U.S. Attorney General Jeff Sessions finally stopped making threats about legalized marijuana and actually took some action this month.
Hysteria and anxiety over his decision didn’t exactly materialize. Other than a drop in marijuana stocks due to skittish investors, the marijuana world kept turning and cannabis kept selling. That includes California, where legal recreational marijuana went on sale just days before Sessions’ announcement to rescind the Cole Memo issued during the Obama Administration broadly instituting a hands-off federal enforcement policy toward cannabis businesses operating legally under state law.
In reacting to Sessions’ announcement, Nevada Gov. Brian Sandoval -- a Republican -- essentially said“thanks for your input, we’ll read that over.” Colorado officials made a stoner joke. California Lt. Governor Gavin Newsom called Sessions’ decision an “ideological temper tantrum.”
But while Sessions has ideological opponents, his biggest opponent is this: $10 billion. That’s an estimate from Arcview Media of legal marijuana sales once all the numbers are in for 2017.
Not a surprise.
It’s important to note that Sessions himself isn’t ordering a federal crackdown. He just gave local U.S. attorneys the right to do so if they found it was warranted.
Sessions decision to rescind the protections granted the marijuana industry by the Cole Memo hardly came as a surprise. He set the stage in 2017 by sending letters to officials in Colorado, Oregon and Washington questioning their adherence to the memo.
So how could this all turn out? There are two possibilities that, ironically, seem more likely than ever after Sessions’ decision.
Sessions gets fired.
Some of the biggest critics of Sessions’ decision are Republicans in Congress, which is not a good look for Sessions. He already faces the possibility of perjury charges by Senate Democrats who believe he lied in testimony before a Senate committee.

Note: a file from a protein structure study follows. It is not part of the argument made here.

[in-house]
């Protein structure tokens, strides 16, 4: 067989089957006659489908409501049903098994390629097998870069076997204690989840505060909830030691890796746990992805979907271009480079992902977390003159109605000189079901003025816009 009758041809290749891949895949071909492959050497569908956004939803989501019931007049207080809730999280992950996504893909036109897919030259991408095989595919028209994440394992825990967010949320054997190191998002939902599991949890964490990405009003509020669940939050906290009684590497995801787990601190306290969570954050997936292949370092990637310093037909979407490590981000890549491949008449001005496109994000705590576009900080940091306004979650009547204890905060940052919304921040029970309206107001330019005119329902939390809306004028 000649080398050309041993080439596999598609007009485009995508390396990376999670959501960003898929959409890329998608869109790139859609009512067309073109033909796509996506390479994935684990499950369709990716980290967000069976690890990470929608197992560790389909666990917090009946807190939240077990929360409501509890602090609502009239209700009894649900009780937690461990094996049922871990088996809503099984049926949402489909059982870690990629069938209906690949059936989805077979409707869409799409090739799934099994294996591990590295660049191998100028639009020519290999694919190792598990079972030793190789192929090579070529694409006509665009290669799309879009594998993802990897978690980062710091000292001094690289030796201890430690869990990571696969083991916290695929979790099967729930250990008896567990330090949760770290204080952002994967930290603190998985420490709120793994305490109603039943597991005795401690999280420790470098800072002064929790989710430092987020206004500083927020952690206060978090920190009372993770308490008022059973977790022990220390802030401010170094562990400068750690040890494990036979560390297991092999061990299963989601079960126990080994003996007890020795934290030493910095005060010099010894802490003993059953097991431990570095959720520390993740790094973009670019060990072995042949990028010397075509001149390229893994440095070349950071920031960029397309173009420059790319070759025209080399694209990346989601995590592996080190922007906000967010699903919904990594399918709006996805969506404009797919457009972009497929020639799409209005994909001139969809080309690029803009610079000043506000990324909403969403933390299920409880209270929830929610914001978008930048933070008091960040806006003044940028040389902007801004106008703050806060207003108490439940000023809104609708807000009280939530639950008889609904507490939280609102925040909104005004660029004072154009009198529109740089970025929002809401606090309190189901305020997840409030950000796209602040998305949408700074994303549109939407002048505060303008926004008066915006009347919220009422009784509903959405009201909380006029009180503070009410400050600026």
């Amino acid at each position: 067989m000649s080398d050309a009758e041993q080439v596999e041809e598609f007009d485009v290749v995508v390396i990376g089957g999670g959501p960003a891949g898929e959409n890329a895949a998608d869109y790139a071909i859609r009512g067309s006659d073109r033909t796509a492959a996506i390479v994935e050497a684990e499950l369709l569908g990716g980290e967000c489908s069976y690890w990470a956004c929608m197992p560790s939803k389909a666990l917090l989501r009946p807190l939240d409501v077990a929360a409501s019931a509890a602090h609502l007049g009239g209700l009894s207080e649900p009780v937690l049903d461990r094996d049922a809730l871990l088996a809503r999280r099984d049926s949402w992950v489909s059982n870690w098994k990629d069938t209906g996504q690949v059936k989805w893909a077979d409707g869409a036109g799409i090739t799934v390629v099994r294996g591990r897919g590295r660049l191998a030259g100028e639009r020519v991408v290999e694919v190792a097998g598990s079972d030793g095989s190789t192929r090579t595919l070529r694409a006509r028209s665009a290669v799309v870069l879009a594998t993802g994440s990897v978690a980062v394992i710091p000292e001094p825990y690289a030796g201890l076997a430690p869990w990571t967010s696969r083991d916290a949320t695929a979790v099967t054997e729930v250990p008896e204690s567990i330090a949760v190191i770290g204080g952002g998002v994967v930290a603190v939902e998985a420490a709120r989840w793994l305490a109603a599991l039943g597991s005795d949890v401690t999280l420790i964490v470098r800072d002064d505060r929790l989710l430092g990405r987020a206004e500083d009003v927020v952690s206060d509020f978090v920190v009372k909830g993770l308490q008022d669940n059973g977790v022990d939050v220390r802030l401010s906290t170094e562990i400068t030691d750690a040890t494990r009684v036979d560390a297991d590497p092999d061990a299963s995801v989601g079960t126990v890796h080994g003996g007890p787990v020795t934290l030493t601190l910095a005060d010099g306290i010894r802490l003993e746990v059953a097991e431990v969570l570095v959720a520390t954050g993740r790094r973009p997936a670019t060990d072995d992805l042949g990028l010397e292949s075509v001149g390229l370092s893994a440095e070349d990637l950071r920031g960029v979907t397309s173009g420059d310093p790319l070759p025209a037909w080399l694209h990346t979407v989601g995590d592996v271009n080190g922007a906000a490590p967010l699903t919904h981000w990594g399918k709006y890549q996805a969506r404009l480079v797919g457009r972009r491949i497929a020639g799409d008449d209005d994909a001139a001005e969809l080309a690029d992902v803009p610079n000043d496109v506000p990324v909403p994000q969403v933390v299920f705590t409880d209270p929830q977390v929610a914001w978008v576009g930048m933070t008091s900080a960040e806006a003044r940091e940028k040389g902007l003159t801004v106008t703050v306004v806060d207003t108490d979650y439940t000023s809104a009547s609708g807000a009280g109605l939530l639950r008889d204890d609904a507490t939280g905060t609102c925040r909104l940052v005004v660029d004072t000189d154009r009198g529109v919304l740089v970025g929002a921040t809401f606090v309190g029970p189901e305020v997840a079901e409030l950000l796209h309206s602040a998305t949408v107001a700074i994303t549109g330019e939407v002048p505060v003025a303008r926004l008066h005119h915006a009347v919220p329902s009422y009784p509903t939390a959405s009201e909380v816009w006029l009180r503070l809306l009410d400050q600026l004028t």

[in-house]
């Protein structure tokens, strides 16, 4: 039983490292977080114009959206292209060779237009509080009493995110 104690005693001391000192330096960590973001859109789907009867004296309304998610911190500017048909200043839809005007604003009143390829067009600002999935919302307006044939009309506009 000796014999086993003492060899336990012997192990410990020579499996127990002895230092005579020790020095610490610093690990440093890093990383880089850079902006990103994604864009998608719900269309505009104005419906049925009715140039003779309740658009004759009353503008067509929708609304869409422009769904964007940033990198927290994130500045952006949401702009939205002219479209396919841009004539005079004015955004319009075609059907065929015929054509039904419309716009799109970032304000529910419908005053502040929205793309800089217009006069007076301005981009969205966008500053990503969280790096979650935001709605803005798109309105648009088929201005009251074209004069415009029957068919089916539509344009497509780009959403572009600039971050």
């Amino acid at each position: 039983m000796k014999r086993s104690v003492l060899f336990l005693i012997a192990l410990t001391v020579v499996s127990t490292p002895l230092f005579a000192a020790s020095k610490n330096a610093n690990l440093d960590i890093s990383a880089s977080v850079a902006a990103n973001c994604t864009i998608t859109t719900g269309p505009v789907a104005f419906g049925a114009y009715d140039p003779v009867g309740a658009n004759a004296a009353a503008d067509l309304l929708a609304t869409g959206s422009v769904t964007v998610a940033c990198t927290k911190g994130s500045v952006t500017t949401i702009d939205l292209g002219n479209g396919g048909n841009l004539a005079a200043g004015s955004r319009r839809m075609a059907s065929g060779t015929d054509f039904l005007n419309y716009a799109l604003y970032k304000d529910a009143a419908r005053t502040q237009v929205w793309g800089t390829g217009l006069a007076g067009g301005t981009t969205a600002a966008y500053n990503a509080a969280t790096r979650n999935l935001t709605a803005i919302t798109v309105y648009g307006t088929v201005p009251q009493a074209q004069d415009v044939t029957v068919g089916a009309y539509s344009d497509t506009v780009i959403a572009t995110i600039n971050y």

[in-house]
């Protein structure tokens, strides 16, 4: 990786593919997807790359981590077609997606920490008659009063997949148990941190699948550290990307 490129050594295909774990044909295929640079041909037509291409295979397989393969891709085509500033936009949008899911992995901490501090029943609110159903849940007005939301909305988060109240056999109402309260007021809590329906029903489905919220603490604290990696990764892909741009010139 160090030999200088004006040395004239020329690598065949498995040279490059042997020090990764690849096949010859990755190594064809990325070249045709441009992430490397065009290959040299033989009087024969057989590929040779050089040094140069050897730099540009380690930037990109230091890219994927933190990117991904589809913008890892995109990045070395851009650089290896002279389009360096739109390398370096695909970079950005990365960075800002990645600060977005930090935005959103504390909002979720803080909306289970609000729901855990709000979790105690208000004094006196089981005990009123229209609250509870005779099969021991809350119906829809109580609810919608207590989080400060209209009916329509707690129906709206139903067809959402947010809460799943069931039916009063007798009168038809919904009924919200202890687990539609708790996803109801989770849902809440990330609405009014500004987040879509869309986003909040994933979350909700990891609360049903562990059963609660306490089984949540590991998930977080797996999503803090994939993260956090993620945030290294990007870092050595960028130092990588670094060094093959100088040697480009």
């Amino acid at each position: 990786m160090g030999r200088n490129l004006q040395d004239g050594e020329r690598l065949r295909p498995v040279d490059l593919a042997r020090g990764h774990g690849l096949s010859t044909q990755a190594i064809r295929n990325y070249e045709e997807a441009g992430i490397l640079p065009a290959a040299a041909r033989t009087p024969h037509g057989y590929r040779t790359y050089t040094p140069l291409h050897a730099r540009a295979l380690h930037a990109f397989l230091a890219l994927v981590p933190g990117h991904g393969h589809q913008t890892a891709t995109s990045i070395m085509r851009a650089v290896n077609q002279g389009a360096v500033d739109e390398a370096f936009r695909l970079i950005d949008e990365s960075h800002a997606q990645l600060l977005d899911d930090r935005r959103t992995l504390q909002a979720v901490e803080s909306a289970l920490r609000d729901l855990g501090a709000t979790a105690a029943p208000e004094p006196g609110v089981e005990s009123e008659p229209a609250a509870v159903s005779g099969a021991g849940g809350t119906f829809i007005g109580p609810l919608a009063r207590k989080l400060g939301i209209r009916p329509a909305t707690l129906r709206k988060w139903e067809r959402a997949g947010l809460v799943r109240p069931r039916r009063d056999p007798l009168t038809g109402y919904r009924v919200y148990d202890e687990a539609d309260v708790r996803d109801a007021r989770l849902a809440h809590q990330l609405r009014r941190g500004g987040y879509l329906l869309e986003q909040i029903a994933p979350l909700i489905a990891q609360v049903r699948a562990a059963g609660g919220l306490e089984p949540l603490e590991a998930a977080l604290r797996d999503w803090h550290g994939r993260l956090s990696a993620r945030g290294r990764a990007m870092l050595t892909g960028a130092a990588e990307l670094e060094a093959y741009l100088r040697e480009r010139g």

Sessions also has had a rocky relationship with President Donald Trump. And he may have angered businesses and voters in Colorado, a state that was considered up for grabs in the 2016 election. That’s not good for his boss.
Certainly, he’s angered Colorado Senator Cory Gardner, a Republican. In a speech on the Senate floor, he said Sessions had not lived up to a commitment he made to Gardner before the attorney general’s confirmation hearing to honor states’ rights when it came to Colorado. Gardner said he’s holding up all appointments in the Department of Justice until Sessions explains himself.
Speaking of states’ rights, Sessions has made it tricky for Republicans who typically support states’ rights. A crackdown on marijuana would completely undermine that stance.
It’s interesting that Politico could not find one member of Congress in either party who supported Sessions’ decision. Sessions seems to have angered many powerful people in many powerful positions. Whether that extends to Trump remains unclear.
The laws might be changed.
Much like Trump’s victory seemed to rally the left, Sessions’ announcement has spurred talk that California and other states may work harder on getting a U.S. Supreme Court ruling on whether the federal government even has the authority to regulate marijuana in states that have made it legal.
Or, there’s the possibility that the U.S. Congress will follow Canada’s lead and make marijuana legal nationwide. As pointed out by Politico, this now seems a more likely scenario. Businesses nationwide have put millions in the marijuana industry. Sessions has created uncertainty. Many entrepreneurs are asking Congress for protection.
With the majority of Americans backing legalization and that $10 billion figure, they just might get it.